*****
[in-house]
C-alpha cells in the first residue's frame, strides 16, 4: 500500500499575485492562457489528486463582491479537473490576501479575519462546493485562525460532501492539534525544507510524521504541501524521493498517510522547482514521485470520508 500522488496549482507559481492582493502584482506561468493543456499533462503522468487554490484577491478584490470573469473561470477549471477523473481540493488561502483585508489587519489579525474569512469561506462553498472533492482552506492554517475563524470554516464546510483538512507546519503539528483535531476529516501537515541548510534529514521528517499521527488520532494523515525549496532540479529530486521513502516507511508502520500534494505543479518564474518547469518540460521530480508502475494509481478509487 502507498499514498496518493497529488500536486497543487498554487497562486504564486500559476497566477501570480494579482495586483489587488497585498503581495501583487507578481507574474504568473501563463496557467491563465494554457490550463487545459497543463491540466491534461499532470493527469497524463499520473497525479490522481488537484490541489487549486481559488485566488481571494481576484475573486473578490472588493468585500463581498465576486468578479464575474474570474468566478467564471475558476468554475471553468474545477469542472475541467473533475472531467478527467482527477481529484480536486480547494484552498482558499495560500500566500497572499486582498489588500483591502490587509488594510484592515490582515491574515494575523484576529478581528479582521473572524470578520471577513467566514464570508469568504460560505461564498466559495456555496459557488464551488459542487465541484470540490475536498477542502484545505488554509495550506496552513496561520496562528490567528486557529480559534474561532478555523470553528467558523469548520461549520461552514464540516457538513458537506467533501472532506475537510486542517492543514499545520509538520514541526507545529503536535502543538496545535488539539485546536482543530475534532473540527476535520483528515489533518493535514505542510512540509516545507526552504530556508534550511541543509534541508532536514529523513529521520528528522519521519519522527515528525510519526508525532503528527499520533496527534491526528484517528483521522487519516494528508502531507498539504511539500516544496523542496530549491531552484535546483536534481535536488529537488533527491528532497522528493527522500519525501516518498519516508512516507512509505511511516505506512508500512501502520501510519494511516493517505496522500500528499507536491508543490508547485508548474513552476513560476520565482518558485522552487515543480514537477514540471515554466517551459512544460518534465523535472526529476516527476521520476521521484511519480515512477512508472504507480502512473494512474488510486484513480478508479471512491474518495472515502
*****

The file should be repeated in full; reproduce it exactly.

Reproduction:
[in-house]
C-alpha cells in the first residue's frame, strides 16, 4: 500500500499575485492562457489528486463582491479537473490576501479575519462546493485562525460532501492539534525544507510524521504541501524521493498517510522547482514521485470520508 500522488496549482507559481492582493502584482506561468493543456499533462503522468487554490484577491478584490470573469473561470477549471477523473481540493488561502483585508489587519489579525474569512469561506462553498472533492482552506492554517475563524470554516464546510483538512507546519503539528483535531476529516501537515541548510534529514521528517499521527488520532494523515525549496532540479529530486521513502516507511508502520500534494505543479518564474518547469518540460521530480508502475494509481478509487 502507498499514498496518493497529488500536486497543487498554487497562486504564486500559476497566477501570480494579482495586483489587488497585498503581495501583487507578481507574474504568473501563463496557467491563465494554457490550463487545459497543463491540466491534461499532470493527469497524463499520473497525479490522481488537484490541489487549486481559488485566488481571494481576484475573486473578490472588493468585500463581498465576486468578479464575474474570474468566478467564471475558476468554475471553468474545477469542472475541467473533475472531467478527467482527477481529484480536486480547494484552498482558499495560500500566500497572499486582498489588500483591502490587509488594510484592515490582515491574515494575523484576529478581528479582521473572524470578520471577513467566514464570508469568504460560505461564498466559495456555496459557488464551488459542487465541484470540490475536498477542502484545505488554509495550506496552513496561520496562528490567528486557529480559534474561532478555523470553528467558523469548520461549520461552514464540516457538513458537506467533501472532506475537510486542517492543514499545520509538520514541526507545529503536535502543538496545535488539539485546536482543530475534532473540527476535520483528515489533518493535514505542510512540509516545507526552504530556508534550511541543509534541508532536514529523513529521520528528522519521519519522527515528525510519526508525532503528527499520533496527534491526528484517528483521522487519516494528508502531507498539504511539500516544496523542496530549491531552484535546483536534481535536488529537488533527491528532497522528493527522500519525501516518498519516508512516507512509505511511516505506512508500512501502520501510519494511516493517505496522500500528499507536491508543490508547485508548474513552476513560476520565482518558485522552487515543480514537477514540471515554466517551459512544460518534465523535472526529476516527476521520476521521484511519480515512477512508472504507480502512473494512474488510486484513480478508479471512491474518495472515502